Surviving an Active Shooter Attack
Thursday, July 26, 2018 Amanda Coniglio
250 FBI-designated active shooter incidents* occurred in the United States between the years of 2000-2017, starting with one incident in 2000 and rapidly climbing to 30 incidents in 2017 alone. Sadly, 2018 is showing little to no chance of dropping below that number, and it has become more important than ever to add rigorous Active Shooter Preparedness plans, training and drills into your safety repertoire within the workplace!
By now, we have all heard of the basic “run, hide, fight” cadence in response to incidents. If you can run and escape, run; if you can hide, hide; and if you are all out of options, fight back. This can be generally sound and simple-to-remember guidance, but sometimes people will opt to hide which can essentially make them sitting ducks and ultimately decrease their chances of survival or they will run when they are too close to the assailant to safely do so (please note, this is not always the case as EVERY incident, building, and location is different) and are hesitant to fight. The newest push in Active Shooter Preparedness is to meet an attack with counter violence which studies are showing can increase the rate and number of survivals during an attack.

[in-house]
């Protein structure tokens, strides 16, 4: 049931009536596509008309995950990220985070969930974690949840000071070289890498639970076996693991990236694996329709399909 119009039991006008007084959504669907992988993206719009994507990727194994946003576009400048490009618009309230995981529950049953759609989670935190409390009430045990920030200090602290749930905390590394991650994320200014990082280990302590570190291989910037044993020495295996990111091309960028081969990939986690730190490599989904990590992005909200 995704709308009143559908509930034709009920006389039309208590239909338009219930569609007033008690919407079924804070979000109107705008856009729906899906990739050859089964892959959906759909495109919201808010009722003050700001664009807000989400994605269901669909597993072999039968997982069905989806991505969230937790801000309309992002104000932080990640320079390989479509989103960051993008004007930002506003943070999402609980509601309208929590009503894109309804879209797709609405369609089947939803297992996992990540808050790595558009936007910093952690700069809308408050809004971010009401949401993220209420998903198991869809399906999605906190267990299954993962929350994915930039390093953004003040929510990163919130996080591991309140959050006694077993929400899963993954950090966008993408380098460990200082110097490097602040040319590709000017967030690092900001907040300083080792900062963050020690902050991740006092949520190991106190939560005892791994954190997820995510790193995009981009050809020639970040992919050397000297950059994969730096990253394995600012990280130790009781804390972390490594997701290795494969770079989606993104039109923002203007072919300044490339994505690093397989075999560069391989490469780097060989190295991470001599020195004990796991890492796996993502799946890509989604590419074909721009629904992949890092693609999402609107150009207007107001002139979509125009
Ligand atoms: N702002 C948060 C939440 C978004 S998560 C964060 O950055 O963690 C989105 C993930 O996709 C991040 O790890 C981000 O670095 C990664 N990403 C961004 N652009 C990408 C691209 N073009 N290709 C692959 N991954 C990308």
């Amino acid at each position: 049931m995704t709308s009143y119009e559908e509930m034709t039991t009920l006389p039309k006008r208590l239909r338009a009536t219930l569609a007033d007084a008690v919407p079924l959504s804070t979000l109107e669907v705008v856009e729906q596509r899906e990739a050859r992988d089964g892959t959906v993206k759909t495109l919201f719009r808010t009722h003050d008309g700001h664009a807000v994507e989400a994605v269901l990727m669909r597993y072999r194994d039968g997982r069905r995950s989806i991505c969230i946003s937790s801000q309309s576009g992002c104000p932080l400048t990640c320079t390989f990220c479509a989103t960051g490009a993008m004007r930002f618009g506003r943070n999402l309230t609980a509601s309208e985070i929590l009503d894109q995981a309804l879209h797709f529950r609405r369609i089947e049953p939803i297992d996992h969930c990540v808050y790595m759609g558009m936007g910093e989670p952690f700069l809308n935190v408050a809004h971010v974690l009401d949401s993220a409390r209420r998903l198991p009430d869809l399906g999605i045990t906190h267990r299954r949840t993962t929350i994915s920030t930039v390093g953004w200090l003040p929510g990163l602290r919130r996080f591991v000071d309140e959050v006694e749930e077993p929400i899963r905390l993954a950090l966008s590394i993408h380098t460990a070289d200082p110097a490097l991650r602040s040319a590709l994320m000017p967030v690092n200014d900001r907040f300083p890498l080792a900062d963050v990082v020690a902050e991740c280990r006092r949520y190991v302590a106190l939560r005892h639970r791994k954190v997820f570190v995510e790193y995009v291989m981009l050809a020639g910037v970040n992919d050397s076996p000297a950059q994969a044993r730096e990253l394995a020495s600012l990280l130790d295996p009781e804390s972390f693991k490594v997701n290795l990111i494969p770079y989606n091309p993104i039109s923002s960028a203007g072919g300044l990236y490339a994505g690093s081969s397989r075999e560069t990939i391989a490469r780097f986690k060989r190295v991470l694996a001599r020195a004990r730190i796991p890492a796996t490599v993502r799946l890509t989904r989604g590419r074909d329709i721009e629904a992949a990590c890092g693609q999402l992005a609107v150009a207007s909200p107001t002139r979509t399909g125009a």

What you need to know about meeting an active shooter attack with counter-violence: the shooter is there to cause casualties, they’re there to intimidate, scare, and feel powerful, they are not expecting anyone to stand up to them. Therefore, a counter attack has the potential of startling them which can give you the time to subdue or neutralize them while waiting for first responders (most incidents are over within 2 minutes).
Some tips to keep in mind/consider:
- Before committing to a counterattack, look around you for an improvised weapon (coffee pots, scissors, or other heavy/sharp objects) that can multiply your force;
- Throw stuff at the shooter; blind him if you can with laser pointers, hot liquid, cleaning products, etc.
- If possible, attack from the side or from behind, and always be as aggressive and violent as you can.
By training on active shooter preparedness and rehearsing a plan, you can better protect yourself as well as employees in your workplace. Most people freeze or hesitate when their bodies go into the fight or flight response. The goal of training and rehearsals is to make the run, hide and/or fight reaction, choose which is appropriate at each stage of an attack, and ingrain it in your brain as to decrease the amount of processing time from incident to response. Your plan, training, and rehearsals should absolutely include the concept of counter violence and, if possible, include some hands-on self-defense training designed to give your employees confidence in their ability to protect themselves.
*This blog post is written to address Active Shooter incidents (defined as: an individual actively engaged in killing or intending to kill people in a confined space or other populated area) and not Mass Shootings (defined as: as an incident in which 4 or more people, including the perpetrator, are injured by gunfire), although many of the same principals apply should you find yourself involved in either type of incident.
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